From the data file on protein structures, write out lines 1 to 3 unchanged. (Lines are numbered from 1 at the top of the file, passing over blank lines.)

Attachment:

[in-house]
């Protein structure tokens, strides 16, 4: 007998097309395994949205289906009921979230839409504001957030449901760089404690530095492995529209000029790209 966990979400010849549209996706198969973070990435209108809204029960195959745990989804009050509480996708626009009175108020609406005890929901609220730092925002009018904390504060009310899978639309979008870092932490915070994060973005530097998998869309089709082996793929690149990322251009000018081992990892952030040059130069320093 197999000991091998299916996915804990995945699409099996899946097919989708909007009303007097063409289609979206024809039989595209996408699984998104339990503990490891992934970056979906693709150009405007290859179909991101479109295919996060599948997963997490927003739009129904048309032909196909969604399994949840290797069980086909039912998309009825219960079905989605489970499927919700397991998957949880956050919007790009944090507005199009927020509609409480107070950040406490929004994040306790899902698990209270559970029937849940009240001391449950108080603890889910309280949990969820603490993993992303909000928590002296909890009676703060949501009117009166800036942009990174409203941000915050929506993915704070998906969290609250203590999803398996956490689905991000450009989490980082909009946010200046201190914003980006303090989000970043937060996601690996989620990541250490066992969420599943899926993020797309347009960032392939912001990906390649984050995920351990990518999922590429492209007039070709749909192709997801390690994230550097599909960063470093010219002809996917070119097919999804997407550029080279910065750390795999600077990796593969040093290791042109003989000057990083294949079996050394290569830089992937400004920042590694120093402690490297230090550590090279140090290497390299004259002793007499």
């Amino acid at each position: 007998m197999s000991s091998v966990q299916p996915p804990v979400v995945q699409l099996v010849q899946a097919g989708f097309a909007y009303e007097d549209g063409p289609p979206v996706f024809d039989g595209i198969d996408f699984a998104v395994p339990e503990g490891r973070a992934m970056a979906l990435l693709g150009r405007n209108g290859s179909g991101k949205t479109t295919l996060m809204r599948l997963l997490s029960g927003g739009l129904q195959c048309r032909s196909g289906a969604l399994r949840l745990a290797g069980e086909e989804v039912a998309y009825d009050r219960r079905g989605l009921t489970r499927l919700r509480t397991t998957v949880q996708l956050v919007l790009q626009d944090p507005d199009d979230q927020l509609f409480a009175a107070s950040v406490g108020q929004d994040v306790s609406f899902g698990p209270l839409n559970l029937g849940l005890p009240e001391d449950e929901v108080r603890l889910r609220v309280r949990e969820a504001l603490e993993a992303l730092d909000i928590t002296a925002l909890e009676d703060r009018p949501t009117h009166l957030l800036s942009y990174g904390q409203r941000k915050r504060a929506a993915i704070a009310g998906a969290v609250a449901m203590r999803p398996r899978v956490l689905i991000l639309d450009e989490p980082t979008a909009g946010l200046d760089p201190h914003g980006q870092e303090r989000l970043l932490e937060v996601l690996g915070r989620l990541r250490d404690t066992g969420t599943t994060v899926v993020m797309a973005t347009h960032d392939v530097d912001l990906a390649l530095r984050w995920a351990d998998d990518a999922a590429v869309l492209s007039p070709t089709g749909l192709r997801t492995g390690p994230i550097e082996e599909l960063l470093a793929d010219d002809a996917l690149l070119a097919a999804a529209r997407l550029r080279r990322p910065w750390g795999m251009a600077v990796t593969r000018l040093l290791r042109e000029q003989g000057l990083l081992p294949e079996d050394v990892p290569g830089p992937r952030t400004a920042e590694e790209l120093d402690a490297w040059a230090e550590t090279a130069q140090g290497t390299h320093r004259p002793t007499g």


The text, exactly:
[in-house]
């Protein structure tokens, strides 16, 4: 007998097309395994949205289906009921979230839409504001957030449901760089404690530095492995529209000029790209 966990979400010849549209996706198969973070990435209108809204029960195959745990989804009050509480996708626009009175108020609406005890929901609220730092925002009018904390504060009310899978639309979008870092932490915070994060973005530097998998869309089709082996793929690149990322251009000018081992990892952030040059130069320093 197999000991091998299916996915804990995945699409099996899946097919989708909007009303007097063409289609979206024809039989595209996408699984998104339990503990490891992934970056979906693709150009405007290859179909991101479109295919996060599948997963997490927003739009129904048309032909196909969604399994949840290797069980086909039912998309009825219960079905989605489970499927919700397991998957949880956050919007790009944090507005199009927020509609409480107070950040406490929004994040306790899902698990209270559970029937849940009240001391449950108080603890889910309280949990969820603490993993992303909000928590002296909890009676703060949501009117009166800036942009990174409203941000915050929506993915704070998906969290609250203590999803398996956490689905991000450009989490980082909009946010200046201190914003980006303090989000970043937060996601690996989620990541250490066992969420599943899926993020797309347009960032392939912001990906390649984050995920351990990518999922590429492209007039070709749909192709997801390690994230550097599909960063470093010219002809996917070119097919999804997407550029080279910065750390795999600077990796593969040093290791042109003989000057990083294949079996050394290569830089992937400004920042590694120093402690490297230090550590090279140090290497390299004259002793007499």
């Amino acid at each position: 007998m197999s000991s091998v966990q299916p996915p804990v979400v995945q699409l099996v010849q899946a097919g989708f097309a909007y009303e007097d549209g063409p289609p979206v996706f024809d039989g595209i198969d996408f699984a998104v395994p339990e503990g490891r973070a992934m970056a979906l990435l693709g150009r405007n209108g290859s179909g991101k949205t479109t295919l996060m809204r599948l997963l997490s029960g927003g739009l129904q195959c048309r032909s196909g289906a969604l399994r949840l745990a290797g069980e086909e989804v039912a998309y009825d009050r219960r079905g989605l009921t489970r499927l919700r509480t397991t998957v949880q996708l956050v919007l790009q626009d944090p507005d199009d979230q927020l509609f409480a009175a107070s950040v406490g108020q929004d994040v306790s609406f899902g698990p209270l839409n559970l029937g849940l005890p009240e001391d449950e929901v108080r603890l889910r609220v309280r949990e969820a504001l603490e993993a992303l730092d909000i928590t002296a925002l909890e009676d703060r009018p949501t009117h009166l957030l800036s942009y990174g904390q409203r941000k915050r504060a929506a993915i704070a009310g998906a969290v609250a449901m203590r999803p398996r899978v956490l689905i991000l639309d450009e989490p980082t979008a909009g946010l200046d760089p201190h914003g980006q870092e303090r989000l970043l932490e937060v996601l690996g915070r989620l990541r250490d404690t066992g969420t599943t994060v899926v993020m797309a973005t347009h960032d392939v530097d912001l990906a390649l530095r984050w995920a351990d998998d990518a999922a590429v869309l492209s007039p070709t089709g749909l192709r997801t492995g390690p994230i550097e082996e599909l960063l470093a793929d010219d002809a996917l690149l070119a097919a999804a529209r997407l550029r080279r990322p910065w750390g795999m251009a600077v990796t593969r000018l040093l290791r042109e000029q003989g000057l990083l081992p294949e079996d050394v990892p290569g830089p992937r952030t400004a920042e590694e790209l120093d402690a490297w040059a230090e550590t090279a130069q140090g290497t390299h320093r004259p002793t007499g």